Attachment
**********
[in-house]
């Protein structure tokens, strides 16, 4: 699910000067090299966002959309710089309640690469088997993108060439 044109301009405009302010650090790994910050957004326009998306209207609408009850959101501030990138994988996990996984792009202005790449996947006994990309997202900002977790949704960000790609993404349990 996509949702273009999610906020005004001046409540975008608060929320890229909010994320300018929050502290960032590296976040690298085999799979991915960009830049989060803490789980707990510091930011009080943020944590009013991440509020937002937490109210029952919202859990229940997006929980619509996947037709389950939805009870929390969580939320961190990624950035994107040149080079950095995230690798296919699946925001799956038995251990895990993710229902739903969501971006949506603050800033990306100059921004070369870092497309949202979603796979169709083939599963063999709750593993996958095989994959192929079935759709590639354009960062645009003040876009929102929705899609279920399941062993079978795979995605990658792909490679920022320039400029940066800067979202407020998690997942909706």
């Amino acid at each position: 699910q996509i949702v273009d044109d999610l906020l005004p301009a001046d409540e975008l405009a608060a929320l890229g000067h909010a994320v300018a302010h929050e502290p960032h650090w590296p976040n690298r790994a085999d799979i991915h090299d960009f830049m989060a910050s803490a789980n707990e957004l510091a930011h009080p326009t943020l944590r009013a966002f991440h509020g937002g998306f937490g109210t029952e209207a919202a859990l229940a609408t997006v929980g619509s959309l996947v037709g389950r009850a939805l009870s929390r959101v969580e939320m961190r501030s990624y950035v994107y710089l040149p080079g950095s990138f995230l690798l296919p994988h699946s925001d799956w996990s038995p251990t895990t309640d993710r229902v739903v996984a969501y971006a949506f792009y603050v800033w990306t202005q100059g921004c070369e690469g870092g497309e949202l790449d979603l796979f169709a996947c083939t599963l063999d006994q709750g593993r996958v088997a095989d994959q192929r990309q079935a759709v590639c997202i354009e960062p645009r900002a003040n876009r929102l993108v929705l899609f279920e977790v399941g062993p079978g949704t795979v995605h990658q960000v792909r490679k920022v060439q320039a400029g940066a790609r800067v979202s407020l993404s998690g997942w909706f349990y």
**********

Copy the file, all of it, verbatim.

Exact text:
[in-house]
């Protein structure tokens, strides 16, 4: 699910000067090299966002959309710089309640690469088997993108060439 044109301009405009302010650090790994910050957004326009998306209207609408009850959101501030990138994988996990996984792009202005790449996947006994990309997202900002977790949704960000790609993404349990 996509949702273009999610906020005004001046409540975008608060929320890229909010994320300018929050502290960032590296976040690298085999799979991915960009830049989060803490789980707990510091930011009080943020944590009013991440509020937002937490109210029952919202859990229940997006929980619509996947037709389950939805009870929390969580939320961190990624950035994107040149080079950095995230690798296919699946925001799956038995251990895990993710229902739903969501971006949506603050800033990306100059921004070369870092497309949202979603796979169709083939599963063999709750593993996958095989994959192929079935759709590639354009960062645009003040876009929102929705899609279920399941062993079978795979995605990658792909490679920022320039400029940066800067979202407020998690997942909706």
């Amino acid at each position: 699910q996509i949702v273009d044109d999610l906020l005004p301009a001046d409540e975008l405009a608060a929320l890229g000067h909010a994320v300018a302010h929050e502290p960032h650090w590296p976040n690298r790994a085999d799979i991915h090299d960009f830049m989060a910050s803490a789980n707990e957004l510091a930011h009080p326009t943020l944590r009013a966002f991440h509020g937002g998306f937490g109210t029952e209207a919202a859990l229940a609408t997006v929980g619509s959309l996947v037709g389950r009850a939805l009870s929390r959101v969580e939320m961190r501030s990624y950035v994107y710089l040149p080079g950095s990138f995230l690798l296919p994988h699946s925001d799956w996990s038995p251990t895990t309640d993710r229902v739903v996984a969501y971006a949506f792009y603050v800033w990306t202005q100059g921004c070369e690469g870092g497309e949202l790449d979603l796979f169709a996947c083939t599963l063999d006994q709750g593993r996958v088997a095989d994959q192929r990309q079935a759709v590639c997202i354009e960062p645009r900002a003040n876009r929102l993108v929705l899609f279920e977790v399941g062993p079978g949704t795979v995605h990658q960000v792909r490679k920022v060439q320039a400029g940066a790609r800067v979202s407020l993404s998690g997942w909706f349990y």